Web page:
An excuse to do, buy, or not to buy for our kids (and let’s face for ourselves, too). Fact is that transitions are hard. Fact is my kids are going to miss out on some of my cultural activities. Fact is our kids are going to be fine. Yes, they will be fine if I take them to every fun thing I can find, or if we just play in the grandparents’ backyards. They will be fine if I buy them all an iPad mini or (more likely) not buy any. Point is, they will be fine. I shouldn’t, and neither should you, fall into that trap that we should “make-it-up” to our kids for living overseas. If you want to buy them an iWhatever, then do it. If you don’t have the money, don’t feel guilty. If you want to “experience” a cultural event like a baseball game with your child, then go. I really believe that our kids will remember the time we spent with them more than the actual event or gadget we buy them.

How do I know that our kids are going to be fine? I’m married to a TCK, have TCKs for friends, and have watched countless TCKs grow up. They all survived the experience – and most would say they are glad they grew up the way they did. That’s how I know my kids are going to be fine. This is how I get through those Seasons of Feout – I remind myself of other TCKs that were taken on this path. I don’t have to go far to be reminded – I just have look across the dinner table.

Your Turn: Have you ever had a “Season of Feout”? If so, how did you get through it? Please share in the comments below.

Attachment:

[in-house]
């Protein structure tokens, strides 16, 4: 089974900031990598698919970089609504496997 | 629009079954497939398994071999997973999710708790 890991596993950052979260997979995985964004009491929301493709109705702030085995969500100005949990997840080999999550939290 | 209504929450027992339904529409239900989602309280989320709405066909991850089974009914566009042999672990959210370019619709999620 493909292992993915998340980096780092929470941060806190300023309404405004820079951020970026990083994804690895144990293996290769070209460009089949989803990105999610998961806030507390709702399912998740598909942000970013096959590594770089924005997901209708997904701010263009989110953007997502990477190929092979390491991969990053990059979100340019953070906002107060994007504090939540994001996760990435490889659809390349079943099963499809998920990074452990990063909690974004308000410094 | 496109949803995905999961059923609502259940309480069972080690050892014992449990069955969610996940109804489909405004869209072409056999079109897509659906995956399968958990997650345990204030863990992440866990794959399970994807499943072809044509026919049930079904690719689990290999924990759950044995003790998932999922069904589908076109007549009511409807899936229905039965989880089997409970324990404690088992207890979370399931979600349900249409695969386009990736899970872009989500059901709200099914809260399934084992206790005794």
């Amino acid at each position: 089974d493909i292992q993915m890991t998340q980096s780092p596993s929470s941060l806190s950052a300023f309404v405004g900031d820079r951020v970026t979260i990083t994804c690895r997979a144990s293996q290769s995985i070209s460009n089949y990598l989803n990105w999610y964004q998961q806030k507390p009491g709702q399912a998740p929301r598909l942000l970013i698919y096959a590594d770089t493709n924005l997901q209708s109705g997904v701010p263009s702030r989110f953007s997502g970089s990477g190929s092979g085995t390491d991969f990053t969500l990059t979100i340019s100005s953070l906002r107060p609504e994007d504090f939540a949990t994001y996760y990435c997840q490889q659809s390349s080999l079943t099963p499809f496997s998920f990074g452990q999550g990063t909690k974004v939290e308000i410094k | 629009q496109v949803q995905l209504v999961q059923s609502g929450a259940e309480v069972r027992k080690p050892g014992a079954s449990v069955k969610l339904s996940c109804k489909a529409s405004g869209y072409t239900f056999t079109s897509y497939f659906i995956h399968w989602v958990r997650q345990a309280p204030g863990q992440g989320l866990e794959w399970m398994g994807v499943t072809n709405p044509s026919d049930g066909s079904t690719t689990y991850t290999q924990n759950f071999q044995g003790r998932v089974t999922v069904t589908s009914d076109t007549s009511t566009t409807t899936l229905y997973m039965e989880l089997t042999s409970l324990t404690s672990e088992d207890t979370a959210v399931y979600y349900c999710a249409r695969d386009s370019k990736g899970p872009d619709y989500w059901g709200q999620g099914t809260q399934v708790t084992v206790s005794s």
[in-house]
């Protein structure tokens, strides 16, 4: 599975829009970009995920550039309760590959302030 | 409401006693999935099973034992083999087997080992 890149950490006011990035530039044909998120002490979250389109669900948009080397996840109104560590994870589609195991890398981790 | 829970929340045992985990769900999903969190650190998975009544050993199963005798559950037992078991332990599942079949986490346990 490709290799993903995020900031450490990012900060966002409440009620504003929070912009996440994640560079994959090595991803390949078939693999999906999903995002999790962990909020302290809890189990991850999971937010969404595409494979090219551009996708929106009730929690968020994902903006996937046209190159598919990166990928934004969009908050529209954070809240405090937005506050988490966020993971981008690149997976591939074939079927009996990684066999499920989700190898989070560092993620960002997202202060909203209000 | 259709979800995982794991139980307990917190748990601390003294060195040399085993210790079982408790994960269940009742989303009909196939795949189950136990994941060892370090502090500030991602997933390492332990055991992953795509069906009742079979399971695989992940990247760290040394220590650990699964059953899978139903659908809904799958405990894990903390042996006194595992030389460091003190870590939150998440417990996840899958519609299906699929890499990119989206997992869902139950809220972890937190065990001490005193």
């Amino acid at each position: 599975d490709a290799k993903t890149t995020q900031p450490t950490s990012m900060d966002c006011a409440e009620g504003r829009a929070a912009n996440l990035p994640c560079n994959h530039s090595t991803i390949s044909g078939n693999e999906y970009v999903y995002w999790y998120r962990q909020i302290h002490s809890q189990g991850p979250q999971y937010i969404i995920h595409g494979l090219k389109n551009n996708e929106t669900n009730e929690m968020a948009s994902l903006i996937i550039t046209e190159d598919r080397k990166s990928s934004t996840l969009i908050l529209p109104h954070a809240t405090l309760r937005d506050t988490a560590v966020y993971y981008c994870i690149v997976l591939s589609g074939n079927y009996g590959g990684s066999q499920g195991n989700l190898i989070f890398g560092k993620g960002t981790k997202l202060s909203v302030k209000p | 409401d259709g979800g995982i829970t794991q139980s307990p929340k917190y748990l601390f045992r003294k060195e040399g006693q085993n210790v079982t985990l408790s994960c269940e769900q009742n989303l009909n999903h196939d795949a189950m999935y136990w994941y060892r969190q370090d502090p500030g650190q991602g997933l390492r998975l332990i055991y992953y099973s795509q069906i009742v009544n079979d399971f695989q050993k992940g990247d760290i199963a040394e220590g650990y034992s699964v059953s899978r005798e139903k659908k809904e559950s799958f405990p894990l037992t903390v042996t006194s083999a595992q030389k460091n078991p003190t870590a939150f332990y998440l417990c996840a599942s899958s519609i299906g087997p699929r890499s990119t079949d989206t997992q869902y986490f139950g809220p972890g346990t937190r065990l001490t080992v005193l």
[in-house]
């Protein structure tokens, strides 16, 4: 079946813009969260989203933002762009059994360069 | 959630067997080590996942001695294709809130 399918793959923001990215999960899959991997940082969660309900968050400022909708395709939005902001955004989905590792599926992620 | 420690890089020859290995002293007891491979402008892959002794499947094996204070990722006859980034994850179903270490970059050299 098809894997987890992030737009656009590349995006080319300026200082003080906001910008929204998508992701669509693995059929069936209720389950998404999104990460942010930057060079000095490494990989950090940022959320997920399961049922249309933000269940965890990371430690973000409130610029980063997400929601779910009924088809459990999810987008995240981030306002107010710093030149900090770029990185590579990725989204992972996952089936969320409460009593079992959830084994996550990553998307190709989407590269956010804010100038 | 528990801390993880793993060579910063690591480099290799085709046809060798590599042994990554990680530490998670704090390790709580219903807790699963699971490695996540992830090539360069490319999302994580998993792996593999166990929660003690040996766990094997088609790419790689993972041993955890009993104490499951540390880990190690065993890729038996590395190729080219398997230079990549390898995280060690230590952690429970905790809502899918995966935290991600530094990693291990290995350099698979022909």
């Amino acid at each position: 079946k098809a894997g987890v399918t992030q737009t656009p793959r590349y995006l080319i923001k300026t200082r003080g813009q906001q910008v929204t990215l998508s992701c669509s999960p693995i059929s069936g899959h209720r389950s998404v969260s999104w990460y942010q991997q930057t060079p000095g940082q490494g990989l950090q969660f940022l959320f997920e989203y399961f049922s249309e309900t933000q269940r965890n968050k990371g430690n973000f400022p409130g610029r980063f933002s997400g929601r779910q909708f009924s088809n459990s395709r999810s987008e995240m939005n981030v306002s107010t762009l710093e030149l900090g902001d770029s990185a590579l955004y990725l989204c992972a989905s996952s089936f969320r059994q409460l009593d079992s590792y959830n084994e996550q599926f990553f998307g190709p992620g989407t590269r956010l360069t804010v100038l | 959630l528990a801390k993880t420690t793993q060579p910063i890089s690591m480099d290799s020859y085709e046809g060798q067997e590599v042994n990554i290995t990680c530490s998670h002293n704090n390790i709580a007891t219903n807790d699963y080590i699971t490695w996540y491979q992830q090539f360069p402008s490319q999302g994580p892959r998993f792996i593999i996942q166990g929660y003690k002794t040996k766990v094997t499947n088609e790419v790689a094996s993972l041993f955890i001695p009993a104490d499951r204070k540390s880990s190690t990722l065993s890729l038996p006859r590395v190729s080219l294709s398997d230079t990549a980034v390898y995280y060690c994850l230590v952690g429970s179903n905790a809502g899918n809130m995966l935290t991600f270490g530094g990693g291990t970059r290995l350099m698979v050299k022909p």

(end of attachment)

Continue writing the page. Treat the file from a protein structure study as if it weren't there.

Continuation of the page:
*Note: As far as I know “Feout” is my made up word from “fear” and “doubt”, but if it should be a word in another language please forgive me.

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An Expat’s Letter to Santa

Dear Santa,A&P, COFFEE, SANTA CLAUS

I’m sure you are one busy man this time of year. I can’t imagine, as I only have three kids, not millions to check on. I don’t want to take up too much of your precious time, as I know you have quite a few of these letters to read. So, here it goes:

This year I’d like…

 

1. Language – the ability to communicate clearly with the locals around me. I know I could study more, but if you could just give me the language, then I would be able to understand the man on the phone telling me that a package has arrived for us and I need to get it soon. I’d also like to be able to read in this new language. It would be so helpful with the public notices in our elevator, especially today when the water went off during my shower. That would have been very helpful.

2. Lifetime of free airline ticketsOkay this maybe steep, but hey I’ve been REALLY good this year. I love to travel, but it just costs so much money to go places, especially with a family of five. So, maybe you could put at least a few years worth of free tickets in my stocking?